This is from one of my favourite cookbooks – Cornersmith  – which is a co-operative in the suburbs of Sydney.  They take excess garden and allotment produce and make lovely things with it. Including this. I’ve adapted it slightly. One day I will go there. Slice two bulbs of fennel and one brown onion very thinly.  Put in a stainless steel bowl along with one tablespoon of fennel seed, one tablespoon of mustard seed, one tablespoon of nigella seed, one tablespoon of chilli flakes. one tablespoon of salt.  Mix.  Put 500ml organic apple cyder vinegar in a stainless steel saucepan along with 60ml agave syrup. Bring to the boil.  Pack your fennel tightly into sterilised jars and pour over the hot vinegar and seal.  Ready in a week, or sooner.  Will keep in the fridge for about a month but no longer. Great with cold meats and anything vegetarian, it doesn’t mind which.


You’ve read about this  before but it is my go-to condiment for fish, vegetarian, pasta, meat – the lot.  Go out in the garden and cut a very large handful of rosemary. Come indoors and turn on Radio 6Music. Remove all the leaves from the stems by stripping them off against the way they grow.  Use a nifty zester to remove the zest from three lemons.  Chop 4 large cloves of garlic.  Now get nifty with a knife or a mezzaluna and chop everything very fine – don’t use a blender or processor as it over-processes it and loses the freshness.  Put everything in a stainless steel bowl and add an equal quantity of seasalt or rocksalt.  Pour into a jar or jars.  Will keep for ages.  I suggest you don’t use this in cooking but rather use it as a last minute sprinkle just as the dish is finishing off in the oven – or on pasta once its drained.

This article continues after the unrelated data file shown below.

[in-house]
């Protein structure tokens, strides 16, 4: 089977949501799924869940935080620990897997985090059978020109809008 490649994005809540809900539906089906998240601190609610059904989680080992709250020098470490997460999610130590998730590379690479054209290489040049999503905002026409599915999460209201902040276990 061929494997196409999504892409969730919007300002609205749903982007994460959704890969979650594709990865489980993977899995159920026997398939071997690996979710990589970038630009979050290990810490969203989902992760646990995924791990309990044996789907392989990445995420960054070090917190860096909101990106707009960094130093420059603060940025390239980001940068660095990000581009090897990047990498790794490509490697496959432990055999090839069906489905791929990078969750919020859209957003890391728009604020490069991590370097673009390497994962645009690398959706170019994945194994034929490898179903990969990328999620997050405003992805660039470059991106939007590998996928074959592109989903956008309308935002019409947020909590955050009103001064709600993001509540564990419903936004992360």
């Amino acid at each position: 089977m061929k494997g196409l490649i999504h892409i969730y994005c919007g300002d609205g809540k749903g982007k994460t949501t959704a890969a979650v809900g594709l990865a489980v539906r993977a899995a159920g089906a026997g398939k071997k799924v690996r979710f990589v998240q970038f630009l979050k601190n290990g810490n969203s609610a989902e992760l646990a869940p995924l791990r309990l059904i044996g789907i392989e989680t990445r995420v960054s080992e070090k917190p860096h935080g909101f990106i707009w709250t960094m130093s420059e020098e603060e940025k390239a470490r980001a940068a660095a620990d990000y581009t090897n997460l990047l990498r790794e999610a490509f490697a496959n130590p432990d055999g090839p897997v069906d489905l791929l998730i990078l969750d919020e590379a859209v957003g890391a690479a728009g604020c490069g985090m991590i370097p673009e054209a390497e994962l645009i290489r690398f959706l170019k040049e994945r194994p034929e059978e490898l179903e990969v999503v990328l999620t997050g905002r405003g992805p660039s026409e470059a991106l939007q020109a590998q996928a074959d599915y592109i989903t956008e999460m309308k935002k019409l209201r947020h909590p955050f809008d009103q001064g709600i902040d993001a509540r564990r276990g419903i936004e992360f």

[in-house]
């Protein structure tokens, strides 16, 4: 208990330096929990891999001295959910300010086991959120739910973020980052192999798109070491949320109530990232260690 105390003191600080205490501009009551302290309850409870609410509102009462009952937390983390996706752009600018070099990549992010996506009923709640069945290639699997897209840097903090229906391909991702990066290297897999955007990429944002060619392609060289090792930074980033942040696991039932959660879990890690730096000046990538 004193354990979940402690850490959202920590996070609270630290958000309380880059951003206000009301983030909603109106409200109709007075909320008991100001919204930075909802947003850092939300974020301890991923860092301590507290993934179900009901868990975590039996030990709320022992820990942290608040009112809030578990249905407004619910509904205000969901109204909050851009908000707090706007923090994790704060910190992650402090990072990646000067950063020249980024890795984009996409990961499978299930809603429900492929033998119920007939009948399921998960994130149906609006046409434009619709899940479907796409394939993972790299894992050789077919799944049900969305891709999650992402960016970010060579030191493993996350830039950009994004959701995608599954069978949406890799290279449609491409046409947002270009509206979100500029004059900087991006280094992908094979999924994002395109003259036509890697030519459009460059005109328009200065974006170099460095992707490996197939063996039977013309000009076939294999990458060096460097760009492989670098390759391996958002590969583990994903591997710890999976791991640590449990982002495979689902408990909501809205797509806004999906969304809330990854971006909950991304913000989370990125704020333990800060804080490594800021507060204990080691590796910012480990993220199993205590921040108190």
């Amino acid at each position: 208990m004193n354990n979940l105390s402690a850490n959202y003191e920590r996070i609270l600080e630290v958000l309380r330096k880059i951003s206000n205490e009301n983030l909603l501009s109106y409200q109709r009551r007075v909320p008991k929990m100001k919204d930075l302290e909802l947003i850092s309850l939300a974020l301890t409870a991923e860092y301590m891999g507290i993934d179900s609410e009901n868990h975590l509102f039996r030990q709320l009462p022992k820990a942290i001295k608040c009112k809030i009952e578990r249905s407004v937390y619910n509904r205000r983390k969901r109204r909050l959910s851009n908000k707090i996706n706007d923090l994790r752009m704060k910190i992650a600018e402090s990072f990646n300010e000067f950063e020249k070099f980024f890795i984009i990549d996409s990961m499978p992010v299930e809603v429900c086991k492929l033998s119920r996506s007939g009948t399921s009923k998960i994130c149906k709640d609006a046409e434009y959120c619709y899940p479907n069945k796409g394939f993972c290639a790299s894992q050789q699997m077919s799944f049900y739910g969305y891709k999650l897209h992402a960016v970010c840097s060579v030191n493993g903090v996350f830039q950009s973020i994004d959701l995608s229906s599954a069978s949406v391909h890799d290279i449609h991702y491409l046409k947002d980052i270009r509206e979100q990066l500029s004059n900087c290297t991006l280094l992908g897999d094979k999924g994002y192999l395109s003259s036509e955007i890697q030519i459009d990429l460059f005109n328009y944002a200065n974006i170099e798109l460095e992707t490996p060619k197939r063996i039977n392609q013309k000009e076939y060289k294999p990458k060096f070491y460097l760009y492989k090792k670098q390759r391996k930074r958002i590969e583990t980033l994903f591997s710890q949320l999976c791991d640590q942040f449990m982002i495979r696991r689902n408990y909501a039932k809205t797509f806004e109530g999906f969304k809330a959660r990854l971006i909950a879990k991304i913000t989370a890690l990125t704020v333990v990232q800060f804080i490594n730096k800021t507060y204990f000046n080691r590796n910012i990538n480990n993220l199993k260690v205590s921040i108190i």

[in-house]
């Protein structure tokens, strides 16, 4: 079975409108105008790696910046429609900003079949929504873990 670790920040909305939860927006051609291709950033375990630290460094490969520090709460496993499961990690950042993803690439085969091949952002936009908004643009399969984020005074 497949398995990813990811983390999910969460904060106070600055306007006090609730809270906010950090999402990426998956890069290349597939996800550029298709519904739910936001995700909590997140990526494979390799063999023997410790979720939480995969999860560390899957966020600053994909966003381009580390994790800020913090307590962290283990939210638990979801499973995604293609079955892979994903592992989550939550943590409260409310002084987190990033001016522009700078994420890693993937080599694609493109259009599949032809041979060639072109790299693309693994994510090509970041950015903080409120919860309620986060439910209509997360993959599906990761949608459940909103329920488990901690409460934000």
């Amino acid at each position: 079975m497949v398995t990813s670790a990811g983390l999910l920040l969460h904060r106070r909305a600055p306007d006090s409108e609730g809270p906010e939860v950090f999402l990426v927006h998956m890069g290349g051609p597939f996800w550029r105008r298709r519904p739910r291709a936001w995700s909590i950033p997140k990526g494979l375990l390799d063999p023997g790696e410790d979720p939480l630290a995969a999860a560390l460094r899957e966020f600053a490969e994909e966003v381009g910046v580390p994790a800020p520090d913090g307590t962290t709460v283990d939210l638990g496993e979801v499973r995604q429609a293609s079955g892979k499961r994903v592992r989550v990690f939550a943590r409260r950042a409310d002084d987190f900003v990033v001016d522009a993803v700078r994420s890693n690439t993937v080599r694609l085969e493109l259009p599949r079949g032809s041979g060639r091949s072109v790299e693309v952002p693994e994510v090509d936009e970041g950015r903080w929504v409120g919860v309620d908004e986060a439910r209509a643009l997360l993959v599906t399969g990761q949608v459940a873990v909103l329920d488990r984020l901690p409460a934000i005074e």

An easy supper for a cold winter night

image from

OK so we’ve been out all day and driven 100 mile round-trip in all weathers except sun. It’s rained, hailed, snowed, was foggy and now it’s freezing fog and raining again.

The first priority when we arrived home was to get the woodburner going. The next, kettle on.  Then the easiest prep for the easiest of suppers.

Roughly chop a half of one medium sized cauliflower – into moderately sized florets but you don’t need to be careful about it.  Slice one onion. Peel and chop four cloves of garlic.  Chunk a couple of sticks of celery, chop two medium sized potatoes and slice one red pepper into thick slices.  Chop half a preserved lemon having first scooped out the flesh and discarded it.  Throw everything into  big bowl.  Season liberally with seasalt, chopped rosemary and grate in the rind of one lemon.  Add one dessert spoon of powdered turmeric and the same of hot smoked paprika.  Add 30ml olive oil.  Mix thoroughly and go away and read a book for a couple of hours in front of the fire and drink tea.

Turn on the oven to 190C.  Put just a little oil into a baking tray and put the tray in the oven to get smoking hot.  Whilst it is getting hot add 250ml tomato juice or a tin of chopped tomatoes to the contents of the bowl in which you are marinading the vegetables.  Add one 1litre jar or two tins of chick peas and their water.  Mix in with the vegetables. So far so easy huh?

Remove the smoking hot tray from the oven.  Pour in the contents of the bowl. Squeeze over the juice of half a lemon. Put the tray back in the oven for 40 minutes.  Pour a gin and tonic.  Go back to the sofa and your book.  It just gets easier and easier!

When 40 minutes is up, empty one bag of pre-cooked rice into a jug and microwave for two minutes.  Chop some kale into a saucepan and add a scant amount of water, clamp on the lid and set to high so that it steams rather than cooks – just for a couple of minutes – you will know you’ve done it right if you don’t need to drain the kale and it’s done!